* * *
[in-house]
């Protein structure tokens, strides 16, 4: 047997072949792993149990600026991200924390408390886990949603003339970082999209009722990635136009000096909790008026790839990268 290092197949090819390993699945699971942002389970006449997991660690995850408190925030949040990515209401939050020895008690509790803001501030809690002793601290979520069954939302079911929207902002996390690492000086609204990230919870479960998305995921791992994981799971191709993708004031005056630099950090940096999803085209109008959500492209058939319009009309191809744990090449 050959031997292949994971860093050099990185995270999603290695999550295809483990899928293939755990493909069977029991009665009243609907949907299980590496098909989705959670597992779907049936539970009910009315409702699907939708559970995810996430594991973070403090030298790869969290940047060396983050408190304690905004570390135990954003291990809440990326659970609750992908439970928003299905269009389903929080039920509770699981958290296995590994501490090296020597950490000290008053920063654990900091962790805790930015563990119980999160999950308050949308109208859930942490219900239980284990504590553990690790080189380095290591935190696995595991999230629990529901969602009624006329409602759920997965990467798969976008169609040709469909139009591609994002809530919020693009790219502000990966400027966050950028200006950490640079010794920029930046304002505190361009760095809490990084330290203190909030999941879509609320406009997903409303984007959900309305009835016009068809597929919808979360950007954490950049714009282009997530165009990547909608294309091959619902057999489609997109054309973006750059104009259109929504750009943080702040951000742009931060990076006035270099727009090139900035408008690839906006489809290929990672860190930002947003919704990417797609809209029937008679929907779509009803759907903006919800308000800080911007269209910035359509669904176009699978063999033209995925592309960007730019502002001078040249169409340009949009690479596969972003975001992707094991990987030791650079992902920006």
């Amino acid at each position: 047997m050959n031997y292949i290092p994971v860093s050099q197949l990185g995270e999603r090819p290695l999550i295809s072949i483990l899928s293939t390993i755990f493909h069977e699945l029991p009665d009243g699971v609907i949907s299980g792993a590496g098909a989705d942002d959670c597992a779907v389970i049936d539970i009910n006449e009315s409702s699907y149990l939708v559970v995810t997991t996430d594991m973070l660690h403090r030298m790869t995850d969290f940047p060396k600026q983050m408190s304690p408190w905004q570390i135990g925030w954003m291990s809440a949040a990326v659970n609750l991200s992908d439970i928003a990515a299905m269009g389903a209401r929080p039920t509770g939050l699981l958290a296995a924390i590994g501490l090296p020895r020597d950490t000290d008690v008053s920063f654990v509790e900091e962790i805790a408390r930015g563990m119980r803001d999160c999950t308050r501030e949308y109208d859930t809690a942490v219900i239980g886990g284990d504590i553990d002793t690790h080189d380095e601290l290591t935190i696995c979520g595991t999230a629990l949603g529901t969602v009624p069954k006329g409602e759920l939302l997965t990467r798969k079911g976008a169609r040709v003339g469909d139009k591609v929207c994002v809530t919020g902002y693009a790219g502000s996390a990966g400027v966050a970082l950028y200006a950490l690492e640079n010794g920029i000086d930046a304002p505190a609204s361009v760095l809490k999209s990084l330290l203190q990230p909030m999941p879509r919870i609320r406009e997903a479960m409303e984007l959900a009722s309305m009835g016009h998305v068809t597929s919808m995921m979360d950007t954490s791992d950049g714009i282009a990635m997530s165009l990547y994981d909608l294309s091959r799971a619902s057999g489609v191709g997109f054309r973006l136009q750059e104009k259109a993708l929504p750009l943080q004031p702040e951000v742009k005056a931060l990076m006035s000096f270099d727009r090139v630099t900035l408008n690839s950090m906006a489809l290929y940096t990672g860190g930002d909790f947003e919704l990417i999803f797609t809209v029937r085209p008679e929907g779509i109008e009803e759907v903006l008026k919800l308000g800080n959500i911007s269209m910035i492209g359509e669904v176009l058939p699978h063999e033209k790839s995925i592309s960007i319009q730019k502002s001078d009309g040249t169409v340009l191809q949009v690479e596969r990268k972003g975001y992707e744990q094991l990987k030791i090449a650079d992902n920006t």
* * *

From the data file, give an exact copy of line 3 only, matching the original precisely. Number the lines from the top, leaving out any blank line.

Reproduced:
């Amino acid at each position: 047997m050959n031997y292949i290092p994971v860093s050099q197949l990185g995270e999603r090819p290695l999550i295809s072949i483990l899928s293939t390993i755990f493909h069977e699945l029991p009665d009243g699971v609907i949907s299980g792993a590496g098909a989705d942002d959670c597992a779907v389970i049936d539970i009910n006449e009315s409702s699907y149990l939708v559970v995810t997991t996430d594991m973070l660690h403090r030298m790869t995850d969290f940047p060396k600026q983050m408190s304690p408190w905004q570390i135990g925030w954003m291990s809440a949040a990326v659970n609750l991200s992908d439970i928003a990515a299905m269009g389903a209401r929080p039920t509770g939050l699981l958290a296995a924390i590994g501490l090296p020895r020597d950490t000290d008690v008053s920063f654990v509790e900091e962790i805790a408390r930015g563990m119980r803001d999160c999950t308050r501030e949308y109208d859930t809690a942490v219900i239980g886990g284990d504590i553990d002793t690790h080189d380095e601290l290591t935190i696995c979520g595991t999230a629990l949603g529901t969602v009624p069954k006329g409602e759920l939302l997965t990467r798969k079911g976008a169609r040709v003339g469909d139009k591609v929207c994002v809530t919020g902002y693009a790219g502000s996390a990966g400027v966050a970082l950028y200006a950490l690492e640079n010794g920029i000086d930046a304002p505190a609204s361009v760095l809490k999209s990084l330290l203190q990230p909030m999941p879509r919870i609320r406009e997903a479960m409303e984007l959900a009722s309305m009835g016009h998305v068809t597929s919808m995921m979360d950007t954490s791992d950049g714009i282009a990635m997530s165009l990547y994981d909608l294309s091959r799971a619902s057999g489609v191709g997109f054309r973006l136009q750059e104009k259109a993708l929504p750009l943080q004031p702040e951000v742009k005056a931060l990076m006035s000096f270099d727009r090139v630099t900035l408008n690839s950090m906006a489809l290929y940096t990672g860190g930002d909790f947003e919704l990417i999803f797609t809209v029937r085209p008679e929907g779509i109008e009803e759907v903006l008026k919800l308000g800080n959500i911007s269209m910035i492209g359509e669904v176009l058939p699978h063999e033209k790839s995925i592309s960007i319009q730019k502002s001078d009309g040249t169409v340009l191809q949009v690479e596969r990268k972003g975001y992707e744990q094991l990987k030791i090449a650079d992902n920006t």